Biennials or perennials, 6-15(-30+) cm (sometimes rhizomatous). Stems ± erect; internodes 6-8(-25) mm, ± strigose. Leaves basal and cauline, blades spatulate to oblanceolate, 15-60(-120+) × 2-6(-10) mm (margins strigoso-ciliate), faces usually glabrous, sometimes sparsely strigillose. Heads at tips of ± leafy stems. Involucres hemispheric or broader, (8-)12-25+ mm diam. Phyllaries (30-)60-80+ in (4-)5-6+ series, the longer ± lanceolate, (7-)12-13+ mm (l/w = 3-5), apices acute to attenuate (most hard, apiculate), abaxial faces sparsely strigillose or glabrous. Ray florets 15-55+; corollas usually blue adaxially, laminae 12-20 mm, glabrous abaxially. Disc florets (60-)100-150+; corollas (3.5-)4-5+ mm. Cypselae 3-4+ mm, faces ± hairy, hair tips forked or glochidiform; pappi persistent; on ray cypselae each a corona 0.1-0.5 mm; on disc cypselae each of 8-12+ lanceolate scales 0.5-1 mm plus 1-2+ subulate to setiform scales 1-4 mm. Flowering (May-)Jul-Aug(-Oct). Gravelly banks, canyon walls, with junipers, pinyons, and yellow pines; (1900-)2100-2500(-3300) m; Colo., N.Mex.
Allred and Ivey 2012, FNA 2006, Harrington 1954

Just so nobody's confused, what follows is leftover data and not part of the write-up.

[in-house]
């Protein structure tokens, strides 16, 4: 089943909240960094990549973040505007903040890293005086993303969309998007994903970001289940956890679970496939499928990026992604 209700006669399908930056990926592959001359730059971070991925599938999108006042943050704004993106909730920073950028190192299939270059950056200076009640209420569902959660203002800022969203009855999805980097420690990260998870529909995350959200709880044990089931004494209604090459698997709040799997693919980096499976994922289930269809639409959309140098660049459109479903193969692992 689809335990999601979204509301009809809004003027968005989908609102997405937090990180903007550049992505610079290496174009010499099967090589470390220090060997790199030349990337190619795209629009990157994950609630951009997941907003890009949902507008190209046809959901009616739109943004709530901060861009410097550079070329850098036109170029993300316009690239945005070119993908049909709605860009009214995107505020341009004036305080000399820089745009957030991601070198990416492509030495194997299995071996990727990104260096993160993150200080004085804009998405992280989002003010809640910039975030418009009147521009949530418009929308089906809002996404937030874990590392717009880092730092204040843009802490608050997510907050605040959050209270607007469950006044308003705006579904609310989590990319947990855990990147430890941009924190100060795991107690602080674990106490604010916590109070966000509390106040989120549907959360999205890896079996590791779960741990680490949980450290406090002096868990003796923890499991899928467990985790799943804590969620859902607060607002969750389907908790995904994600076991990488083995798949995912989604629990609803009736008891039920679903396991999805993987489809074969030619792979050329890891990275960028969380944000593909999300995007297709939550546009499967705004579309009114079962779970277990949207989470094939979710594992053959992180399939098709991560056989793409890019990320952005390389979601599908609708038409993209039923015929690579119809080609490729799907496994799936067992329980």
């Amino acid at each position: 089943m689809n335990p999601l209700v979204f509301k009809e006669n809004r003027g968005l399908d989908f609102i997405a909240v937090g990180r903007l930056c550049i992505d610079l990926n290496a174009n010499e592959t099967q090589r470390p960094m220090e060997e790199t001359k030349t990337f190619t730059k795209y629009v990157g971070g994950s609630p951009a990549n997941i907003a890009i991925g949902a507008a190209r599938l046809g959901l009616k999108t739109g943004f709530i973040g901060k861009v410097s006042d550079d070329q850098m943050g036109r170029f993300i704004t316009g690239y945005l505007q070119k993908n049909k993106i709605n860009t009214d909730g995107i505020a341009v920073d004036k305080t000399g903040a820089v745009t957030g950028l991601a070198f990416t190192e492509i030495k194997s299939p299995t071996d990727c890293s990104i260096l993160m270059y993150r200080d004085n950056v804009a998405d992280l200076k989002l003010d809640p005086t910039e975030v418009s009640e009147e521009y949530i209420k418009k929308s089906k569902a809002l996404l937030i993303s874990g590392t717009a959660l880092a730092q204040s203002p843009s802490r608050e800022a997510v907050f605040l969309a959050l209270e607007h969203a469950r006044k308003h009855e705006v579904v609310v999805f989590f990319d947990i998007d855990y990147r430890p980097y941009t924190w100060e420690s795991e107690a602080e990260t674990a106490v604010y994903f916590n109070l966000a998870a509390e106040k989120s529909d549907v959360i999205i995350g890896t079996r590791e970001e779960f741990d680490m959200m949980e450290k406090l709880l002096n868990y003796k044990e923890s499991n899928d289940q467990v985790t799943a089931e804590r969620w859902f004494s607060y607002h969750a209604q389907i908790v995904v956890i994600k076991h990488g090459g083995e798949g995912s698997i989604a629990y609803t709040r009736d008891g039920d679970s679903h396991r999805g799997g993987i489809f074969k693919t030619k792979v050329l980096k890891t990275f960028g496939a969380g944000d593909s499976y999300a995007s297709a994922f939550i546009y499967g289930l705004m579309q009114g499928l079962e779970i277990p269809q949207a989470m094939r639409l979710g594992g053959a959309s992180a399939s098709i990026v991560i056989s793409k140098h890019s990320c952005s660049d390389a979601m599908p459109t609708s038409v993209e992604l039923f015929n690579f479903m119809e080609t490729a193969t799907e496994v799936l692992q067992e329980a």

Duration: Perennial Nativity: Native Lifeform: Forb/Herb General: Biennial to perennial herbs, 6-30 cm tall, from a woody caudex, sometimes with rhizomes; stems usually 2 or more per plant, ascending to erect, unbranched or sparingly branched, strigose. Leaves: In dense basal clusters and alternate along the stems; blades spatulate to oblanceolate, 2-6 cm long and 2-6 mm wide, nearly glabrous but sometimes appressed-hairy on veins and margins. Flowers: Flower heads showy, radiate, blue-purple with yellow centers, located at tips of more or less leafy stems; involucres hemispheric or broader, 1-3 cm diameter, the bracts (phyllaries) in several graduated series, lanceolate, to about 1 cm long, with rigidly acuminate tips, the outer surfaces sparsely strigillose or glabrous; ray florets 15-55 or more per flower head, the laminae (ray petals) 1-2 cm long, blue or purple; disc florets 60-150 or more per flower head, yellow. Fruits: Achenes 3-4 mm long, covered with forked hairs; ray achenes topped with a crown of minute scales less than 0.5 mm long; disc achenes with a similar crown of minute scales plus 1 or 2 subulate to setiform scales, 1-4 mm long. Ecology: Found on gravelly banks and canyon walls, in pinyon-juniper and mixed conifer woodlands, from 6,500-10,500 ft (1981-3200 m); flowers May-October (most commonly July-Aug). Distribution: northern and central mountains in NM; neighboring south-central CO Notes: T. eximia is endemic to a fairly limited area in north-central New Mexico and extreme south-central Colorado; however it appears to be secure because is not on any watch lists and is even cultivated by some high-elevation horticulturists. The species appears quite different from many other Townsendia spp because it is upright with stems up to one foot tall, and has blue-purple ray flowers (many other Townsendia are low-growing and have white to pinkish ray flowers). It has the distinctive involucre of the Townsendia genus, however, with several rows of phyllaries, the lengths well graduated so that the outer phyllaries are quite a bit shorter than the inner, and the phyllaries are green with scarious (tan and papery), finely toothed edges. In contrast, Erigeron spp usually have several rows of phyllaries that are all about the same length (not graduated), and the Aster group (Symphyotrichum, Machaeranthera, etc) generally have several series of well-graduated phyllaries, all with distinct dark green spots near the tips. The pappus is also a distinguishing factor: Aster achenes have a pappus of capillary bristles, while Townsendia achenes have a combination of scales and rigid bristles. Ethnobotany: Unknown, but other species in the genus have uses. Etymology: Townsendia is named for David Townsend (1787-1858) an American amateur botanist; eximia is Latin for special or remarkable. Synonyms: Townsendia vreelandii Editor: AHazelton 2017